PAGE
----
Gaiter-pair o' shoes, you know;
And lace collar; — yes, and fine
Stylish hat, with ivy-vine
And red ribbons, and these-'ere
Artificial flowers and queer
Little beads and spangles, and
Oysturch-feathers round the band!
Wore 'em, Sund'ys, fer a while —
Kind o' went to Church in style,
Sol and Armazindy! — Tel
It was noised round purty well
They wuz promised . — And they wuz —
Sich news travels — well it does! —
Pity 'at that did! — Fer jes'
That-air fac' and nothin' less
Must 'a' putt it in the mind
O' Jule Reddinhouse to find
Out some dratted way to hatch
Out some plan to break the match —
'Cause she done it! — How? they's none
Knows adzac'ly what she done;
Some claims she writ letters to
Sol's folks, up nigh Pleasant View
Somers — and described, you see,
" Armazindy's fambily " —
Hintin' " ef Sol married her ,
He'd jes' be pervidin' fer
Them-air twins o' hern, and old
Palsied aunt 'at couldn't hold
Spoon to mouth, and layin' near
Bedrid' on to eighteen year',
And still likely, 'pearantly,
To live out the century! "
Well — whatever plan Jule laid
Out to reach the p'int she made,
It wuz desper't . — And she won,
Finully, by marryun
Sol herse'f — e-lopin' , too,
With him, like she had to do, —
'Cause her folks 'ud allus swore
" Jule should never marry pore! "

This-here part the story I
Allus haf to hurry by, —
Way 'at Armazindy jes'
Drapped back in her linsey dress,
And grabbed holt her loom, and shet
Her jaws square. — And ef she fret
Any 'bout it — never 'peared
Sign 'at neighbers seed er heerd; —
Most folks liked her all the more —
I know I did — certain-shore! —
('Course I'd knowed her Pap , and what
Stock she come of. — Yes, and thought,
And think yit , no man on earth
'S worth as much as that girl's worth!)

As fer Jule and Sol, they had
Their sheer! — less o' good than bad! —
Her folks let her go. — They said,
" Spite o' them she'd made her bed
And must sleep in it! " — But she,
'Peared-like, didn't sleep so free
As she ust to — ner so late ,
Ner so fine , I'm here to state! —
Sol wuz pore, of course, and she
Wuzn't ust to poverty —
Ner she didn't 'pear to jes'
'Filiate with lonesomeness, —
'Cause Sol he wuz off and out
With his th'asher nigh about
Half the time; er, season done,
He'd be off mi-anderun
Round the country, here and there,
Swappin' hosses. Well, that-air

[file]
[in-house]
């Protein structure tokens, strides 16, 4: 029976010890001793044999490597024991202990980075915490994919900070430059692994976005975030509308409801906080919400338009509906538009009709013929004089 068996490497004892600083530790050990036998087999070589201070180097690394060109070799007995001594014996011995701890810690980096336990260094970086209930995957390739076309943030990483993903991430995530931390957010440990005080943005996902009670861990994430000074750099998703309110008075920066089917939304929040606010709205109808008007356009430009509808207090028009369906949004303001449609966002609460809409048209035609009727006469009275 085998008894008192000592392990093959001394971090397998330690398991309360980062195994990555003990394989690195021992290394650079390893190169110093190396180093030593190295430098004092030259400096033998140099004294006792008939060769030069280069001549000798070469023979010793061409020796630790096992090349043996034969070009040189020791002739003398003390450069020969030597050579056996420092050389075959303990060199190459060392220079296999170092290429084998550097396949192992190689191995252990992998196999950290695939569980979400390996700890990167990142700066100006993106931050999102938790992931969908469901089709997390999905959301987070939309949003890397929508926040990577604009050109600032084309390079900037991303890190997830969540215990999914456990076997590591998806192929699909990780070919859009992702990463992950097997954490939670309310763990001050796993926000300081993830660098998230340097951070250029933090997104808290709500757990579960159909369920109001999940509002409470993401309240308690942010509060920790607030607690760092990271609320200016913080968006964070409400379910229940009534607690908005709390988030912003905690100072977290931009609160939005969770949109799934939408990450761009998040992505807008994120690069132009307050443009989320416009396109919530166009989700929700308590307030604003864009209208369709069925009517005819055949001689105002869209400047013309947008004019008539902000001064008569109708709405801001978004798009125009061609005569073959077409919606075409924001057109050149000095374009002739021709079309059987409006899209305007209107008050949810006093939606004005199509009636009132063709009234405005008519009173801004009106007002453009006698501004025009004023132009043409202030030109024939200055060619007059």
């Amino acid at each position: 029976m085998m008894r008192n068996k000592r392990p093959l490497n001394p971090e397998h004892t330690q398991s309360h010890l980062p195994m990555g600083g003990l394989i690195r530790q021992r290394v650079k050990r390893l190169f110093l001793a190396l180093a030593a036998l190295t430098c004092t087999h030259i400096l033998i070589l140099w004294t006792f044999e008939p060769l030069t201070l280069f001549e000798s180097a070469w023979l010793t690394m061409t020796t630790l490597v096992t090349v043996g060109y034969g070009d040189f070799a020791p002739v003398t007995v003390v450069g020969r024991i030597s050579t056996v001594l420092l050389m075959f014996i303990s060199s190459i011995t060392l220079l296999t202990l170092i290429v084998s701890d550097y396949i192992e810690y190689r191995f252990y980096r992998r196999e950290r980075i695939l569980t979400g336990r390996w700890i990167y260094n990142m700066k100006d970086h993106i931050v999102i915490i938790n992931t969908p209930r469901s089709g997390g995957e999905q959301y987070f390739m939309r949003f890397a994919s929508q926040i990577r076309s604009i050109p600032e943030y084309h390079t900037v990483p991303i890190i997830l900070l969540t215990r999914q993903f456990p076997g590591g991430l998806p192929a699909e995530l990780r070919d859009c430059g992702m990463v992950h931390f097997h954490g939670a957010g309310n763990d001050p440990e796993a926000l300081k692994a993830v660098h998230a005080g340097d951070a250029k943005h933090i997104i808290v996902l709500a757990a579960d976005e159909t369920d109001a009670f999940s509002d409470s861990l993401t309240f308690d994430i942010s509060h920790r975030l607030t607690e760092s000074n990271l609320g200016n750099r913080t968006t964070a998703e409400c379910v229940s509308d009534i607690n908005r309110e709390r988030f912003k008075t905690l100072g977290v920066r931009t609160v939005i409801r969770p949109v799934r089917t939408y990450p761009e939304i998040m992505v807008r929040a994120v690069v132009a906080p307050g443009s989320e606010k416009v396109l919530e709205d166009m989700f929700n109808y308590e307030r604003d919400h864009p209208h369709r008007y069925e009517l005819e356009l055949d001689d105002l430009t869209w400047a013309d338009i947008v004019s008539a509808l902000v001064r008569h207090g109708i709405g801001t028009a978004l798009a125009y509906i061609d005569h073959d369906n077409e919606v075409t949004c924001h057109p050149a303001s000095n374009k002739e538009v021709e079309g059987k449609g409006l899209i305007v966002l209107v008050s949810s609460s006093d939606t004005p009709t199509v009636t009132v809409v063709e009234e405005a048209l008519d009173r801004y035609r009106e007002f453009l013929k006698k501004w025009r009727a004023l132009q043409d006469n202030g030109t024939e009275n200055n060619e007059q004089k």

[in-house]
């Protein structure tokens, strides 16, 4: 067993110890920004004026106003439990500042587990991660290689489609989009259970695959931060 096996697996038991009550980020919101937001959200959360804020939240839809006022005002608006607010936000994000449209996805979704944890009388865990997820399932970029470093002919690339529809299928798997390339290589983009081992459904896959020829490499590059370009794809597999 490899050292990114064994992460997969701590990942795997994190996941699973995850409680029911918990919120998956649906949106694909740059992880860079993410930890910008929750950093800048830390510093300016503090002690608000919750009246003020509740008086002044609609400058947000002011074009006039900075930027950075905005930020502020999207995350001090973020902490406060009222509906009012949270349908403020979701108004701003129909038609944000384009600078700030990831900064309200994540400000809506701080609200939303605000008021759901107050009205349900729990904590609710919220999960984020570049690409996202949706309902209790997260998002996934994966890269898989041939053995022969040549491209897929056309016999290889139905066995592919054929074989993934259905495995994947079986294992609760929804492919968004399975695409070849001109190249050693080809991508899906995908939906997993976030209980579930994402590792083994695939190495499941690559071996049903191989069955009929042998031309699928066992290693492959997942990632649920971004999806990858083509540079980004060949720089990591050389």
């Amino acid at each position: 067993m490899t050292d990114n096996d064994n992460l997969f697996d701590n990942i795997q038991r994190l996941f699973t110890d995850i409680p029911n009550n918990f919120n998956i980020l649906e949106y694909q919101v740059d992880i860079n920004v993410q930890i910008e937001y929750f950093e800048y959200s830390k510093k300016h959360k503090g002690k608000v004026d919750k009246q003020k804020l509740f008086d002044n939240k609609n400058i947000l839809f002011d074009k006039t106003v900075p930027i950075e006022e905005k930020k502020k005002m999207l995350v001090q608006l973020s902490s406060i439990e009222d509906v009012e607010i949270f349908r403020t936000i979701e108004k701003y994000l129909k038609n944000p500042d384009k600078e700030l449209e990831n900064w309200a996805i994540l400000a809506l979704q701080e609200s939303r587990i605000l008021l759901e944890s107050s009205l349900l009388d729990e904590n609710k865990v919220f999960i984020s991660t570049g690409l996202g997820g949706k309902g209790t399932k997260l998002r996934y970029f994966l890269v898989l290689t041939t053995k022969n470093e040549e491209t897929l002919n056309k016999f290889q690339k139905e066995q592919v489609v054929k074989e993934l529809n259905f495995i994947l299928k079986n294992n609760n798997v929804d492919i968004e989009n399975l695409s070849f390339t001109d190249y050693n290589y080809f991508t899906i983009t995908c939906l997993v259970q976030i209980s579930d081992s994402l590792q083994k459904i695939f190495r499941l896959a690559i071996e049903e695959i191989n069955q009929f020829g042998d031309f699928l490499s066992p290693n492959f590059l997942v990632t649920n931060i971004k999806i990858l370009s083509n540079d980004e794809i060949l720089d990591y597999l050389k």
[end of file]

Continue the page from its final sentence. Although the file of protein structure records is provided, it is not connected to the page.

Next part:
Kind o' livin' didn't suit
Jule a bit! — and then, to boot,
She had now the keer o' two
Her own childern — and to do
Her own work and cookin' — yes,
And sometimes fer hands , I guess,
Well as fambily of her own. —
Cut her pride clean to the bone!
So how could the whole thing end? —
She set down, one night, and penned
A short note, like — 'at she sewed
On the childern's blanket — blowed
Out the candle — pulled the door
To close after her — and, shore-
Footed as a cat is, clumb
In a rigg there and left home,
With a man a-drivin' who
" Loved her ever fond and true, "
As her note went on to say,
When Sol read the thing next day.

Raaly didn't 'pear to be
Extry waste o' sympathy
Over Sol — pore feller! — Yit,
Sake o' them-air little bit
O' two orphants — as you might
Call 'em then , by law and right, —
Sol's old friends wuz sorry, and
Tried to hold him out their hand
Same as allus: But he'd flinch —
Tel, jes' 'peared-like, inch by inch,
He let all holts go; and so
Took to drinkin', don't you know, —
Tel, to make a long tale short,
He wuz fuller than he ort
To 'a' be'n, at work one day
'Bout his th'asher, and give way,
Kind o' like and fell and ketched
In the beltin'.
. . . Rid and fetched
Armazindy to him. — He
Begged me to. — But time 'at she
Reached his side, he smiled and tried
To speak. — Couldn't. So he died. . . .
Hands all turned and left her there
And went somers else — some where.
Last, she called us back — in clear
Voice as man'll ever hear —
Clear and stiddy, 'peared to me,
As her old Pap's ust to be. —
Give us orders what to do
'Bout the body — he'pped us, too.
So it wuz, Sol Stephens passed
In Armazindy's hands at last.
More'n that, she claimed 'at she
Had consent from him to be
Mother to his childern — now
'Thout no parents anyhow.
Yes-sir! and she's got 'em, too, —
Folks saw nothin' else 'ud do —
So they let her have her way —
Like she's doin' yit to-day!
Years now, I've be'n coaxin' her —
Armazindy Ballenger —
To in-large her fambily
Jes' one more by takin' me —
Which I'm feared she never will,
Though I'm 'lectioneerin' still.